I try to take this same faithful openness and awareness into my parenting. However, when my children are involved, it is a great deal more difficult to just let go. That seems like I am handing over part of my job. Aren’t I supposed to fret, to set the direction, to lay down the rules, to keep them safe? No, not entirely. When I am fretting, controlling, and afraid, I am not very open or aware of God. These typical parenting behaviors tend to block me from the Light of the Spirit. To stay open and aware of the Spirit, I cultivate a few attitudes toward parenting that move me away from the command and control forms of parenting and toward a more spiritual practice, one that respects that of God in my kids.

Mindful Parenting Is Not About Control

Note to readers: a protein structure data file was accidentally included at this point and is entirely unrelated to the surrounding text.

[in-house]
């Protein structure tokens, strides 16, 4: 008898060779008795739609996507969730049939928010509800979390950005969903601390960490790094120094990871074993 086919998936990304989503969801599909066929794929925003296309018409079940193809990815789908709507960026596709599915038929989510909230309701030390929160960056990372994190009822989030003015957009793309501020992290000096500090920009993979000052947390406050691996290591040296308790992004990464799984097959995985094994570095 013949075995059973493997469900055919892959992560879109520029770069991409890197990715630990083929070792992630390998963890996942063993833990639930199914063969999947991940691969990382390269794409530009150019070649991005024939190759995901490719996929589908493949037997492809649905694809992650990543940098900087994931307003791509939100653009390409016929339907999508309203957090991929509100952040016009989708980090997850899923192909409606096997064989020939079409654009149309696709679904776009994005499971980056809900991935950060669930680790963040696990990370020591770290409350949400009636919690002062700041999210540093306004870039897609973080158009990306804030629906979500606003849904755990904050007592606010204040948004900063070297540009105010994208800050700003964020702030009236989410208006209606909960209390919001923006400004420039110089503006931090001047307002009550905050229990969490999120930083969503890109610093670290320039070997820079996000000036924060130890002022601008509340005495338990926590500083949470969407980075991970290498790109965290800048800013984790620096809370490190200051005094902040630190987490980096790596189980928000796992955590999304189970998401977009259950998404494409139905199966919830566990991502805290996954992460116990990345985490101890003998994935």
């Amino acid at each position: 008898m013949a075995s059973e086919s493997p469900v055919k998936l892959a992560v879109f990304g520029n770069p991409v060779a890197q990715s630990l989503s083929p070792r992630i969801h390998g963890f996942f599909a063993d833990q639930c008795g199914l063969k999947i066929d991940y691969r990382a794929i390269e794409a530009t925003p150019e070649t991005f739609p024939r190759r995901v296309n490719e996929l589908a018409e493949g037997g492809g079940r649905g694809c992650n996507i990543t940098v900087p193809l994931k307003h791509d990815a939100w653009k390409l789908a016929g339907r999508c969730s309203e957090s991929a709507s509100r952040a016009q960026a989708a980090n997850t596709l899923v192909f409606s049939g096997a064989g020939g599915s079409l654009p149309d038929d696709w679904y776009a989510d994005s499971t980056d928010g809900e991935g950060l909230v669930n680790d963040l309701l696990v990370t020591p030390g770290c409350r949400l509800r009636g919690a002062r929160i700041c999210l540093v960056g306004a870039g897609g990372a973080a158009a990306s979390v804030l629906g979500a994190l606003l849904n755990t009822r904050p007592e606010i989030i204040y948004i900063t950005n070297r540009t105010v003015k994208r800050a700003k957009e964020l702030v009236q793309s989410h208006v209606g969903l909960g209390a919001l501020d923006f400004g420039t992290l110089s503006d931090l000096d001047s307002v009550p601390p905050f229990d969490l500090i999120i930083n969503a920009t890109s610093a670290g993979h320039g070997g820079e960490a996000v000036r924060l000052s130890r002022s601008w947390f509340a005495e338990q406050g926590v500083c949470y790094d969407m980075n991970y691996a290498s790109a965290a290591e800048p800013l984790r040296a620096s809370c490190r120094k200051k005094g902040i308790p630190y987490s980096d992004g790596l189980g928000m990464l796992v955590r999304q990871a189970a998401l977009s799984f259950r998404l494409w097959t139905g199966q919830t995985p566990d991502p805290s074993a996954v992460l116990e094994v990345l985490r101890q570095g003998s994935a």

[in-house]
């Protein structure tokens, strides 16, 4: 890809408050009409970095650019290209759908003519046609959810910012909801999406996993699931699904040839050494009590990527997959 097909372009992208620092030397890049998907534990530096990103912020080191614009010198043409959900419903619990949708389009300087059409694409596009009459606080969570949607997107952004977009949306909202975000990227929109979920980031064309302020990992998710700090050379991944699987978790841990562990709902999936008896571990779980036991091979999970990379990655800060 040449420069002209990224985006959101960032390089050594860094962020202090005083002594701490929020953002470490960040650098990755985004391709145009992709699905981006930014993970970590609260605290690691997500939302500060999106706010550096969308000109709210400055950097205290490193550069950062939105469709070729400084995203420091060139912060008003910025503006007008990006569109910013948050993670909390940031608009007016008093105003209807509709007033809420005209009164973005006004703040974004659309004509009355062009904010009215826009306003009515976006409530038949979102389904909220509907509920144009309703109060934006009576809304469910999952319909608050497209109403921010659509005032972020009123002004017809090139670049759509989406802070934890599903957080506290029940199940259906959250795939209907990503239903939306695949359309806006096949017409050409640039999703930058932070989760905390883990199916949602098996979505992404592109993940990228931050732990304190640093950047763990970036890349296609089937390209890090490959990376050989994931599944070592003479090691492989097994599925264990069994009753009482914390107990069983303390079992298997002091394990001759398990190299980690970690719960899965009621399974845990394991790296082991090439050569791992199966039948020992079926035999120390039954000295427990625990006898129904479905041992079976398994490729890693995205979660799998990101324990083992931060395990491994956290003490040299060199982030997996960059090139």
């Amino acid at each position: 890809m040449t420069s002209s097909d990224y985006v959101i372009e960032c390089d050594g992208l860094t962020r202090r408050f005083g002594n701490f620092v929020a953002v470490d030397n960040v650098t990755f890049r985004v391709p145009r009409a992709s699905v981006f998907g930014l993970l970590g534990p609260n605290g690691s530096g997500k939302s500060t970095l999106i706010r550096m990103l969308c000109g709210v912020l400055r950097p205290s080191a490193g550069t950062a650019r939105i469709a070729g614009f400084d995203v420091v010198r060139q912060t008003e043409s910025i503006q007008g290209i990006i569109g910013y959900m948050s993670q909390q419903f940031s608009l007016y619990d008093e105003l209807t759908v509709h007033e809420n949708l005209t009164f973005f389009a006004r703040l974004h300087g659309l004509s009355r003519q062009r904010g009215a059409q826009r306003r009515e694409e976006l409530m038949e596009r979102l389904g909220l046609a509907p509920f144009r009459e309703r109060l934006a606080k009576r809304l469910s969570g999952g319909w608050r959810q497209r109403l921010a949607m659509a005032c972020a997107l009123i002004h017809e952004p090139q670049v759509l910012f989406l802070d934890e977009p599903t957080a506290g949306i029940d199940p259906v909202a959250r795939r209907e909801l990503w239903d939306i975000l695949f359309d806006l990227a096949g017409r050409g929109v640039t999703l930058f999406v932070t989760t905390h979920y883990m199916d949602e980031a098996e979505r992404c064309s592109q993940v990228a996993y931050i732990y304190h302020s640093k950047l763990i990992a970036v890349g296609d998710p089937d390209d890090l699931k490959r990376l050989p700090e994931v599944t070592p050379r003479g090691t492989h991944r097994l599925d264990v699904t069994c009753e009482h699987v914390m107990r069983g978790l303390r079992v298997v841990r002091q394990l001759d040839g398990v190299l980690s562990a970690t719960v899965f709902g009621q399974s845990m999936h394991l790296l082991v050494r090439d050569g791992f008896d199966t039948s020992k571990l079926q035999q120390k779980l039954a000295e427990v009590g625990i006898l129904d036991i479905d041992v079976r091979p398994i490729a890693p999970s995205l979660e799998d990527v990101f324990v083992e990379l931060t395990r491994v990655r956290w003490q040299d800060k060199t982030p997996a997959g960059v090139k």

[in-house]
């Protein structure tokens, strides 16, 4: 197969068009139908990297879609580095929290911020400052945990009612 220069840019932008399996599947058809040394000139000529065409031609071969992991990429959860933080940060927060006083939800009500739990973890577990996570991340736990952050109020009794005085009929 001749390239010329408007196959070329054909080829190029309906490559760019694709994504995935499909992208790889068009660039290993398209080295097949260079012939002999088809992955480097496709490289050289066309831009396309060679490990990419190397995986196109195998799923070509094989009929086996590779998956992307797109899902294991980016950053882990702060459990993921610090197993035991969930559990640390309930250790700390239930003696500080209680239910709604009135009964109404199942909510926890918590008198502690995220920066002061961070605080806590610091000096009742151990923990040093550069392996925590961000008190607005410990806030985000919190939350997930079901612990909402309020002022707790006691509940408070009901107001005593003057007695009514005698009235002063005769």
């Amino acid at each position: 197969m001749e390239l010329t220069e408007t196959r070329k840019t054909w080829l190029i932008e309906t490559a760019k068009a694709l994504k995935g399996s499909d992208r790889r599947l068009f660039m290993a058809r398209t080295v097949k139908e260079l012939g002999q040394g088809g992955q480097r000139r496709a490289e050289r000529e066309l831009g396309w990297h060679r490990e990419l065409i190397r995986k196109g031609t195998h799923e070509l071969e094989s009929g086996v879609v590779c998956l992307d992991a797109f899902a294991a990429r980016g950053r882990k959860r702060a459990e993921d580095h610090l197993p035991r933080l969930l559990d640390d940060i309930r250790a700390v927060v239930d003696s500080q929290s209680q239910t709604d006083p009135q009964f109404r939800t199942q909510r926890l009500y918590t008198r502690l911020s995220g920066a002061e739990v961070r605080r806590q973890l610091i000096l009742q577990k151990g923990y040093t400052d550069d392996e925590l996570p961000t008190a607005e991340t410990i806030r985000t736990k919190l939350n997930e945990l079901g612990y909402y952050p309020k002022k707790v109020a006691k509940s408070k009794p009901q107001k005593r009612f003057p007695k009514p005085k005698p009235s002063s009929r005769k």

First, I step away from thinking I can control destiny. My children are in God’s hands. I don’t need to compete with God to figure out what is best for them or what they “ought” to be when they grow up. They have their own Higher Power, and it isn’t me.

I also take a hard look at what scares me when I parent. Of course, I am afraid for them – that they will be hurt, that they will have some scarring experience, that they won’t be the best and brightest. The more telling fears are the ones I have for myself. I am afraid that I will lose them, that I’ll look bad if they have some scarring experience, that I will have unhappy and unproductive children to support forever. These selfish fears are much less flattering than the noble fears I have for my children, but these selfish fears are the ones that drive my parenting when I don’t see parenting as part of my spiritual practice. These fears literally block the Light of the Spirit out of my parenting.

However, when I understand that I am not God and when I own my selfish fears, the Light of the Spirit pours into my parenting practice. I make parenting decisions that are reflective, respectful, and loving, not just reflexive and fearful. Marti Woodward and I wrote about this kind of parenting in our book Slow Parenting Teens.